The assessed value of Norwich House is $9.3 million, said the mayor’s office in Upper Brookville, which is located in an old Tudor cottage on the grounds of the Planting Fields Arboretum State Historic Park.

    As with Killenworth, the Russians pay no taxes on the Norwich House estate. Upper Brookville officials said they would reap an estimated $35,000 annually in taxes alone if the Russians were not exempt.

    Churkin, the Russian ambassador, spoke to reporters at the UN on Dec. 30 to explain the Russian-Turkish brokered cease-fire in Syria — a war that has killed countless children, with the help of Russian bombing. At the briefing, Churkin was asked about the US seizure of the Long Island estate, saying it was “quite scandalous that they chose to go after our kids.”

    They know full well, he added, that the “two facilities” — not specifying which ones — are used by Russian diplomats’ children during school holidays. “So here go their family values.”

    As for the use of Norwich House by the Russians again, the Russian spokesman suggested they would wait and see, particularly as Donald Trump takes over the US presidency on Jan. 20.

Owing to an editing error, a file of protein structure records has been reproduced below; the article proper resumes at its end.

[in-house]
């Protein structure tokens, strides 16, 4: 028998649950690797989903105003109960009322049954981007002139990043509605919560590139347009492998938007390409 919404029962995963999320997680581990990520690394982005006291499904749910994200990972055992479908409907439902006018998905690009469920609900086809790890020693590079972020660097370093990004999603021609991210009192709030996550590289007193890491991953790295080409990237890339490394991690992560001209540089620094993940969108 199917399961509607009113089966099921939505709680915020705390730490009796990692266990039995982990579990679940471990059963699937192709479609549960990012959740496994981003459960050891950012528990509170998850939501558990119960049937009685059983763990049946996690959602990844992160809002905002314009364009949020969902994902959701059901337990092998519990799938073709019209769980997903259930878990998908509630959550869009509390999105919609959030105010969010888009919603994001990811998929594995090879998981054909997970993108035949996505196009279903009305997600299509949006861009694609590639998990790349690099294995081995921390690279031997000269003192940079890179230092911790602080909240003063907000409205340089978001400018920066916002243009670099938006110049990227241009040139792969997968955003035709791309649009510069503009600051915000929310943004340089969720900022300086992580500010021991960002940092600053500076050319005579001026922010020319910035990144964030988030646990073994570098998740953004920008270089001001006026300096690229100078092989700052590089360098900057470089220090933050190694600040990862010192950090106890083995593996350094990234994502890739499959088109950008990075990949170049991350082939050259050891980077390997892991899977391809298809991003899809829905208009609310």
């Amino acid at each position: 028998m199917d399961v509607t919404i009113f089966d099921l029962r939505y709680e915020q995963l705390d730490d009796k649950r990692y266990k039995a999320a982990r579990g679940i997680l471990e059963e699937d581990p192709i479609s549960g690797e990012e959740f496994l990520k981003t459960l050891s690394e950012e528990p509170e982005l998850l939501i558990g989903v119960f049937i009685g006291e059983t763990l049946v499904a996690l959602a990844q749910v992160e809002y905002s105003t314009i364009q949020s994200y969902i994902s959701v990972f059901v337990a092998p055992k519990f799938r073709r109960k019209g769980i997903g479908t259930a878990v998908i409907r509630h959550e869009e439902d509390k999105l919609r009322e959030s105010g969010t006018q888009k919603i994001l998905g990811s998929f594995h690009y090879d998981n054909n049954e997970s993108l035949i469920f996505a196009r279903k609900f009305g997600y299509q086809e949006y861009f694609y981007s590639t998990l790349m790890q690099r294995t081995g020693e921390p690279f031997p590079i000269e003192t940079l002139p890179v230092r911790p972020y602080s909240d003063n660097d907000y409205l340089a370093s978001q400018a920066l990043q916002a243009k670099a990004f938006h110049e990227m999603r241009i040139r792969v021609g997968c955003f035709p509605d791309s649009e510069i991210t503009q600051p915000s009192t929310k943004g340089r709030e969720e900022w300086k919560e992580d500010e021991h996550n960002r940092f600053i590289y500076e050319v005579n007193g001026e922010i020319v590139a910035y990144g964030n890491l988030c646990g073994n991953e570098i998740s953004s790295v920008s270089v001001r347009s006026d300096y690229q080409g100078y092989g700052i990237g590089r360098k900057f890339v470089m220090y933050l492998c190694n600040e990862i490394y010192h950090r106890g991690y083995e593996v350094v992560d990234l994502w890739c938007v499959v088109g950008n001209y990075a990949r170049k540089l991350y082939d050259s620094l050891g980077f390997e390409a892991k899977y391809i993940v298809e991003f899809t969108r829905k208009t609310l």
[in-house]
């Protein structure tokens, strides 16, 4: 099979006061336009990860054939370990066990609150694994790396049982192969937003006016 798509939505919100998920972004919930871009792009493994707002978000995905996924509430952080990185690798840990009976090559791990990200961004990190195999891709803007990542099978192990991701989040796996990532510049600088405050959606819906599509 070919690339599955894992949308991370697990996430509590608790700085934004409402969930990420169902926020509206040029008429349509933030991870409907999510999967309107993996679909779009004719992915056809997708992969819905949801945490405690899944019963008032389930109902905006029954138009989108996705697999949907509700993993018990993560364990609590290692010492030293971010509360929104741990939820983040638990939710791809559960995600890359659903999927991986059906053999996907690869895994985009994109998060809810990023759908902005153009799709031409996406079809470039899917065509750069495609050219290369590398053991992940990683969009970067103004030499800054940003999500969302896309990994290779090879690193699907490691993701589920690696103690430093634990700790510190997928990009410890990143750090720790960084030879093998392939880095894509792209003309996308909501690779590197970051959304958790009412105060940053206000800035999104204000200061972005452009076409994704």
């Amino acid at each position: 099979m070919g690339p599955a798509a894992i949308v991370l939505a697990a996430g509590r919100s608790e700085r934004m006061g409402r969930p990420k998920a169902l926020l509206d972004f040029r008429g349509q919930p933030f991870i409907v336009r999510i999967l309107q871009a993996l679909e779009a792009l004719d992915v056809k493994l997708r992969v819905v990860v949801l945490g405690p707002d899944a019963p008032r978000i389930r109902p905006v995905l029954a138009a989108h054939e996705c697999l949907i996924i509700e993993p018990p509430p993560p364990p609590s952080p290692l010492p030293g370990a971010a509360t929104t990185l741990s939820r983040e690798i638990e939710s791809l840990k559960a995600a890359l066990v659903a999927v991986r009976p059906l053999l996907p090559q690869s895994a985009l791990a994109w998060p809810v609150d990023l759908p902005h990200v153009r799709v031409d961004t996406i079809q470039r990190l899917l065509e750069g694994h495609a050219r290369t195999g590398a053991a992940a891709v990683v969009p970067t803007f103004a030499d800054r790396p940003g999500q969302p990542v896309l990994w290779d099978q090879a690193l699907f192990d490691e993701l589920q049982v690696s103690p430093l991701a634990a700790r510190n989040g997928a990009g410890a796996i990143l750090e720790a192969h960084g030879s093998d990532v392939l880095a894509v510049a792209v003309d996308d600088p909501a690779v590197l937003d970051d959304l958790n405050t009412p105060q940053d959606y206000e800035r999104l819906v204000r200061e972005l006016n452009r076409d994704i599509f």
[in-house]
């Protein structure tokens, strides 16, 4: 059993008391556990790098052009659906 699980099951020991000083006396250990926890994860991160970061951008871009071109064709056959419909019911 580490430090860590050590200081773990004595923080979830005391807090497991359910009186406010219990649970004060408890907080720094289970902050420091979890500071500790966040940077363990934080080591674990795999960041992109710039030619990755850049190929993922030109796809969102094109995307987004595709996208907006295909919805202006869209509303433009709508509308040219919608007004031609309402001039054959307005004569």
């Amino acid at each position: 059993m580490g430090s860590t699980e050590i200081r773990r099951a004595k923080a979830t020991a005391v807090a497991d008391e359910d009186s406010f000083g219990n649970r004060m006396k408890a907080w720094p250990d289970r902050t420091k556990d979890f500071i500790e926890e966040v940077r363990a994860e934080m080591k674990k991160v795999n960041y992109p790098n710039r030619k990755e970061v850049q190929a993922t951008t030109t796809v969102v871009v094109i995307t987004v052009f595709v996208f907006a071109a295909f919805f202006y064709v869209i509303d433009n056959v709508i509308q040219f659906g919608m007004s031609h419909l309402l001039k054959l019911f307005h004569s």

Dulcie Leimbach

    About

    Dulcie Leimbach is a fellow of the Ralph Bunche Institute for International Studies at the Graduate Center of CUNY. She is the founder of PassBlue, for which she edits and writes, covering primarily the United Nations, West Africa, peacekeeping operations and women's issues. For PassBlue and other publications, she has reported from New York and overseas in West Africa (Burkina Faso, Mali and Senegal) as well as from Europe (Scotland, Vienna, Budapest and The Hague).

    Previously, she was an editor for the Coalition for the UN Convention Against Corruption; from 2008 to 2011, she was the publications director of the United Nations Association of the USA, where she edited its flagship magazine, The InterDependent, and migrated it online in 2010. She was also the senior editor of UNA's annual book, "A Global Agenda: Issues Before the UN." She has also worked as an editorial consultant to various UN agencies.

    Before UNA, Leimbach was an editor at The New York Times for more than 20 years, editing and writing for most sections of the paper, including the Magazine, Book Review and Op-Ed. She began her reporting career in small-town papers in San Diego, Calif., and Colorado, graduating to the Rocky Mountain News in Denver before she worked in New York at Esquire magazine and Adweek. In between, she was a Wall Street foreign-exchange dealer. Leimbach has been a fellow at Yaddo, the artists' colony in Saratoga Springs, N.Y., and taught news reporting at Hofstra University. She graduated from the University of Colorado and has an M.F.A. in writing from Warren Wilson College in North Carolina. She lives in Brooklyn, N.Y.